The garden at Bancroft Elementary evolved on its own over the years. It was never officially introduced to the school’s staff. No system was ever put in place to utilize it within the curriculum. When I arrived, I brought something new: A passion for gardens and a creative mind. Not only was my schedule more flexible than other teachers’, I did not have test scores to worry about. I was able to weave the garden into my own arts curriculum. And since I teach every student in the school, I was able to expose all of them to the joys of horticulture. 

Then came the day when some of my students helped Michelle Obama and Sam Kass break ground for the new kitchen garden at the White House. I returned to Bancroft and told the administration we needed to get our own school garden ready because the First Lady planned to visit. Then I called Iris. 

As in the past, there was no plan for spring planting at Bancroft. No money had been set aside for seeds. No teachers had garden projects in mind. I approached some local businesses and asked for donations of plants. Whole Foods gave us enough cabbage, broccoli and lettuce seedlings to fill five beds. But how would I get students to plant our garden beds during the school day? Each day Iris and I took art classes to the garden to plant seedlings. We weeded and mulched. By the time Michelle Obama strolled through our garden with a beaming Toni Conklin on her arm, things looked pretty lush. 

After that I began taking my art classes frequently to work in the garden– planting, harvesting, drawing. The White House dropped off tomato plants and we had fifth-graders show 3-year-olds how to plant them. We don’t have a kitchen at school so anytime we wanted to use the produce from the garden in a cooking lesson we had to convert the art room into a kitchen. When the lettuce was ready to eat we got an after-school group to harvest, wash and prepare it for salads. We set out salad toppings–dried cranberries, sunflower seeds, croutons–so kids could create three-dimensional, edible art projects. We picked herbs from the garden to make vinaigrette from scratch. The students were shocked to learn that salad dressing could be “made,” it did not have to be bought at a store. 

Last Spring I signed up for a workshop at the Washington Youth Garden– part of the National Arboretum–to learn how gardens can be used as teaching tools. My classmates were teachers who already had gardens, along with many others who wanted to start gardens at their own schools. Our common bond: a shared desire to get kids busy in the soil. For the first time, I saw just how many people are working hard to create a consistent, citywide school garden program.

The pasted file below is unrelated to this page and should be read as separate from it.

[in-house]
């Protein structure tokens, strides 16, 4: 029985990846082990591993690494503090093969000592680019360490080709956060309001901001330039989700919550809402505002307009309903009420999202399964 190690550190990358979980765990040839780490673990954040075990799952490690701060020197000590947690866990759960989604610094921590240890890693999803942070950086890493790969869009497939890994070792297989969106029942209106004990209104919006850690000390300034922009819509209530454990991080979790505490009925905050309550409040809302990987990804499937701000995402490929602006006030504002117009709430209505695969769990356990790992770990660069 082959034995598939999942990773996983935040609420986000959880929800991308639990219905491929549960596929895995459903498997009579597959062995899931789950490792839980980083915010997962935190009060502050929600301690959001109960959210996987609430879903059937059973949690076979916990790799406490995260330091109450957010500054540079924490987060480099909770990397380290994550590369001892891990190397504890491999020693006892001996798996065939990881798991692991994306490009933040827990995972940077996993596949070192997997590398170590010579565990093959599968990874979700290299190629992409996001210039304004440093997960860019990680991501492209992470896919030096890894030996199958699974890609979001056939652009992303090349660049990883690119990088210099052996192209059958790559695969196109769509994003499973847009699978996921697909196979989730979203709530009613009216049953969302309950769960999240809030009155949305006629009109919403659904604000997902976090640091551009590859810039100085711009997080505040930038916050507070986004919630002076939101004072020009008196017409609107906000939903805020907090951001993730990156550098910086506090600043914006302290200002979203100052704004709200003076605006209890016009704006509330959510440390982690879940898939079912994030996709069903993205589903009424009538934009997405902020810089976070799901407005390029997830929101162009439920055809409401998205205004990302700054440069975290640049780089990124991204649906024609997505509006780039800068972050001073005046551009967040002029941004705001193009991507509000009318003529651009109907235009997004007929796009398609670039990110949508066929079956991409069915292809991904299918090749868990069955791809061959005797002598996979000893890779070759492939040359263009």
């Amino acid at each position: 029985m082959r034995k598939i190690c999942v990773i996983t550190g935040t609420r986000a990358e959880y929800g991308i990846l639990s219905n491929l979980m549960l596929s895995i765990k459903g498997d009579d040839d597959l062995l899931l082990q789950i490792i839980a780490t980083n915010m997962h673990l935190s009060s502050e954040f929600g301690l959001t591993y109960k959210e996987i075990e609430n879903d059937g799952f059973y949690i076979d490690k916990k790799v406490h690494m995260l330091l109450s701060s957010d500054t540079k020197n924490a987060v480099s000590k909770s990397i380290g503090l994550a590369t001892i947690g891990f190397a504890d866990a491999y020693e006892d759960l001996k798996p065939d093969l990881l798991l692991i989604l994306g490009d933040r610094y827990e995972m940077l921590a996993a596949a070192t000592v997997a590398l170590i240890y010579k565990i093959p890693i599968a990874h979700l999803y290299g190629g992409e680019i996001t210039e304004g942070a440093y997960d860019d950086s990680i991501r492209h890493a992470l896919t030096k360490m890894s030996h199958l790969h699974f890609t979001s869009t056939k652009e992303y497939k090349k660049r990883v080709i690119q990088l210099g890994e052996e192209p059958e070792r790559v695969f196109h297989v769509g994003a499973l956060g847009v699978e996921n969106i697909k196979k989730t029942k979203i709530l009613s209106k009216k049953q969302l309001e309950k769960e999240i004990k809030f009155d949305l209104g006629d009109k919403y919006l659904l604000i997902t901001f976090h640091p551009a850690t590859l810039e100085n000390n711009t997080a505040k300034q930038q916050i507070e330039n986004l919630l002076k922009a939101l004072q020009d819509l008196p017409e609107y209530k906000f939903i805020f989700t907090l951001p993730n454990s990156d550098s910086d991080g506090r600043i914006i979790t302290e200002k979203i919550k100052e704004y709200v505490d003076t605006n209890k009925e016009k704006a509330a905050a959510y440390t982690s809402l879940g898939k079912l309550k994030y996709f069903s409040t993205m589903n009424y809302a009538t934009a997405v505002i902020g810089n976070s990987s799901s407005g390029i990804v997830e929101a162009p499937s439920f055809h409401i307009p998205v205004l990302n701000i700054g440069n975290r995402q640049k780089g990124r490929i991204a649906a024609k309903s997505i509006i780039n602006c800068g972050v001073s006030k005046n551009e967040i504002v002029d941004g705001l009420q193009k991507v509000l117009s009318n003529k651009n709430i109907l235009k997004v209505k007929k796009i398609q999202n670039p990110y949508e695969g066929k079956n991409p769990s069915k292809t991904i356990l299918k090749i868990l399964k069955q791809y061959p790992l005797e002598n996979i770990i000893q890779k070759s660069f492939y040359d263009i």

Then in the fall, a new D.C. Farm to School Network sponsored a “Local Flavor Week” to encourage school activities around the idea of fresh, local produce. My principal allowed me to put the rest of my schedule on hold to plan numerous events—cooking demonstrations, a trip to a farm, building cold frames. Most were linked to teaching standards. Every one of our 450 kids participated. 

Many things became clear after that week. The most important and surprising was that every teacher in my school was excited about students having garden experiences like the ones I organized. Most were even willing to sacrifice precious hours to help. I also learned that there are so many dynamic people eager to work with kids on gardening, cooking and nutrition education. Finally, it became plainly evident that while it is possible to tap into this wealth of resources to build a school garden program, it is a FULL- TIME JOB. 

As I said, my new principal allowed me to put everything on hold for Local Flavor Week because she believed in the importance of highlighting these experiences for the students and agreed that all 450 kids should participate. She even paid for one of the buses because the school lacked the funding. We are lucky: Our administration supports our gardening efforts. Many schools are not so fortunate. But even with this unconditional support, the garden program is still a patchwork of volunteer efforts that needs a dedicated individual to transform it into a streamlined resource that every teacher can use to engage her students.